December 18, 2017
"What's that smell?... Motor oil? Gasoline? - Nope, that's Harley Davidson's line of perfumes"
Companies large and small strive to prove new ideas and concepts. Internal focus groups may unintentionally encourage biased, skewed opinions. The demise of products like the laxative-including potato chip, Wow! Chips or the "Wake up with soda" Pepsi AM, can be attributed to poor focus groups and little "real-world" idea testing.
The "Proving Ground" is just one of the ways the Charles D. Close School of Entrepreneurship and the Baiada Institute for Entrepreneurship allow student/alumni companies to test their ideas and hone their MVPs (minimum viable products). Coming winter 2018 in the lobby of the Pearlstein Business Learning Center, predetermined incubating companies will showcase their product to garner feedback:
ChocAmo is known for its flagship product: the Cookie Cup, a dessert hybrid between a cookie and a cup. Made with love in Philadelphia, this snack comes in a selection of standard flavors and a variety that changes seasonally.
Producing new flavors requires upfront investment for ingredients, equipment, and packaging. For a startup, a "flavor flop" could be the difference between rising or burning. Founder Michelle Silberman and her team will host a Proving Ground session to supply Cookie Cups to one of the most judgemental of focus groups, college students.
Boost uses artificial intelligence to help marketers more effectively write copy for their target audience by analyzing text for emotion then suggesting changes.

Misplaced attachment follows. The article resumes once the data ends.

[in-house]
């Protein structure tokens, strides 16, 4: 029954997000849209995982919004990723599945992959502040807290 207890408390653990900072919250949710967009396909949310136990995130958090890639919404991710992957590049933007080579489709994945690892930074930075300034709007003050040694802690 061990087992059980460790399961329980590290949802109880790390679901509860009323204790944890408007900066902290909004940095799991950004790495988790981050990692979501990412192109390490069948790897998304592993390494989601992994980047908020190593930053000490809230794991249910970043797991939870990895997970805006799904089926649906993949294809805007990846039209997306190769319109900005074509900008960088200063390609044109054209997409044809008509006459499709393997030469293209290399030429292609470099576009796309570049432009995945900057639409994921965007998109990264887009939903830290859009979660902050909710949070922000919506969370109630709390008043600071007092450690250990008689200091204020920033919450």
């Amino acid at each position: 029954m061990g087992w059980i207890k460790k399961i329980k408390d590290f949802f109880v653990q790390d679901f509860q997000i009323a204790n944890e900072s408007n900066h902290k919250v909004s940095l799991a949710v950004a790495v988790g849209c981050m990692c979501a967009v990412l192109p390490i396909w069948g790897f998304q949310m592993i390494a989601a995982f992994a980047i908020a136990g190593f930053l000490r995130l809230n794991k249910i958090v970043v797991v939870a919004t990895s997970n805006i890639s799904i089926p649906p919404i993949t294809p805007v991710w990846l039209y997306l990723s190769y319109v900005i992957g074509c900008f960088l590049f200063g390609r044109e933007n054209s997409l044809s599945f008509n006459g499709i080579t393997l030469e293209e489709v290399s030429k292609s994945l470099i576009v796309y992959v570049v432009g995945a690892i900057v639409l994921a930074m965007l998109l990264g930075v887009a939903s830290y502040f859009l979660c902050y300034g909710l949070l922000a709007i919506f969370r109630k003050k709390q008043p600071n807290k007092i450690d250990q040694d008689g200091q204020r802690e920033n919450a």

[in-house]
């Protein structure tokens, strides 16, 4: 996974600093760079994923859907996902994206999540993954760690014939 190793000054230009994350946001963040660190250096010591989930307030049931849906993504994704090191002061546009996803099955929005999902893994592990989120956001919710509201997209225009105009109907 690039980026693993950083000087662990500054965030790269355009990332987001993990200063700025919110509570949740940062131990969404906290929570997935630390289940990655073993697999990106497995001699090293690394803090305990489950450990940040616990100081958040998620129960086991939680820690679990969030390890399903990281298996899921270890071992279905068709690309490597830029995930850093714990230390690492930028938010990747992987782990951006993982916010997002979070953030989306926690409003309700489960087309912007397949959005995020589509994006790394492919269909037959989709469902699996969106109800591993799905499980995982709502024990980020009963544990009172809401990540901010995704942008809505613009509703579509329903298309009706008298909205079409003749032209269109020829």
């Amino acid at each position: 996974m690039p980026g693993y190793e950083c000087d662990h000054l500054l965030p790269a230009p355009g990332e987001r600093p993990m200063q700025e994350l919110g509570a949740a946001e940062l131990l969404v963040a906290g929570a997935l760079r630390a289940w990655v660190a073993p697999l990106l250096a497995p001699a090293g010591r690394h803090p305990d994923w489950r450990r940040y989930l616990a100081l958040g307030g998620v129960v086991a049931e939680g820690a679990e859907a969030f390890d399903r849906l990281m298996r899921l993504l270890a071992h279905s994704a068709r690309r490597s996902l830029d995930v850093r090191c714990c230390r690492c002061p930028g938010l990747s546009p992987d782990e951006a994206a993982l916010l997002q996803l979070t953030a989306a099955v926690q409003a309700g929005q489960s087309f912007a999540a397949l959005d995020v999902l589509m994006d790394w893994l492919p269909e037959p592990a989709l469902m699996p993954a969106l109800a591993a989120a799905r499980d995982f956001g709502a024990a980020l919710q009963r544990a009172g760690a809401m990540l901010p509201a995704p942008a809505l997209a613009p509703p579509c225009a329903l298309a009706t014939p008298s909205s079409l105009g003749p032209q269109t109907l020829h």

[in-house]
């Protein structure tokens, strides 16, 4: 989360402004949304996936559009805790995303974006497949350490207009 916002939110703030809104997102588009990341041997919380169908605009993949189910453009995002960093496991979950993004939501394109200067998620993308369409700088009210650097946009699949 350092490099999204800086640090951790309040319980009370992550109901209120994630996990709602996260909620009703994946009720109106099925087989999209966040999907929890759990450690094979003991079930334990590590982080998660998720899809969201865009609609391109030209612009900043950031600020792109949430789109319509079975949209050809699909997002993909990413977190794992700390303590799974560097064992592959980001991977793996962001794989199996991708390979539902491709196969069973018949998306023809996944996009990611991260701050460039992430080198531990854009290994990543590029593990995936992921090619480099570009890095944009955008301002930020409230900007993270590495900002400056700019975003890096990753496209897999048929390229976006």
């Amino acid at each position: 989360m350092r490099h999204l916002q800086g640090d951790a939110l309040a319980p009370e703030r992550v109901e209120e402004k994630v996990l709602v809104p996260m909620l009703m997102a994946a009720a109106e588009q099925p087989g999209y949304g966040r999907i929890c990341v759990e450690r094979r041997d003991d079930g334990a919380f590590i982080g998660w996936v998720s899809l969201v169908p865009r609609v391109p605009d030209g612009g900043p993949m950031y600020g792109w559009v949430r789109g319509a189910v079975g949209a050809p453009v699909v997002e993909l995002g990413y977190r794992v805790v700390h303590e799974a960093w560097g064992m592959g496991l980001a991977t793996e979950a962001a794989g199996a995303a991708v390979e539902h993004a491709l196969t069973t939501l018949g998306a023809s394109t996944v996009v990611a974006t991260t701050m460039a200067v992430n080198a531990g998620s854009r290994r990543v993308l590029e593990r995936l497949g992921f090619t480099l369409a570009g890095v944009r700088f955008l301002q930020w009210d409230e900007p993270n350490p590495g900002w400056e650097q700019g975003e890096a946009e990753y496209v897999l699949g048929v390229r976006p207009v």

For some incubating companies, disproving ideas can be as impactful as proving them. Boost Linguistics will be looking for the devil's advocates to poke holes in the seemingly solid idea. Drexel students from all backgrounds and schools will have the opportunity to interface with co-founders, Alexandra Dodson, Ethan Bresnahan, and Jeff Nowak.
EAOS created Bluetooth earbuds that fit securely in cyclists' ears and an accompanying app that allows riders to communicate with one another and be more aware of their surroundings.
The company recently revved up the tech community by launching this idea and seeking funding on IndieGogo. Founders Alperen Topay and Emin Faki are looking to engage with their target audience, tech-savvy motorcycle enthusiasts or hobbyists, to see if the products are ready to hit the road.
Gossamer Games was founded by Philadelphia developers who create aesthetic-driven video games meant for entertainment and art expression. Sole, Gossamer Games' video game that allows players to wander through a dark world using a guiding light, recently exceeded its Kickstarter campaign goal.
The interest is certainly there for the idea, but how will students across all majors react to the game? At the Proving Ground, they'll be able to play, relax, and spot bugs or other small issues with a game, providing invaluable, real-time feedback for the blossoming company.
So, maybe revealing issues about a product or idea isn't as easy as smelling engine grease or watching members of your focus group run to the bathroom. However, many preventable future problems become evident when exposing them to a broad focus group. The Proving Ground provides students with the chance to receive mentoring and advising from other Baiada companies, as well as unbiased (and free!) focus groups to test their ideas!
Written by Sarah Temple and Logan Levenson, Communications, Drexel University's Close School of Entrepreneurship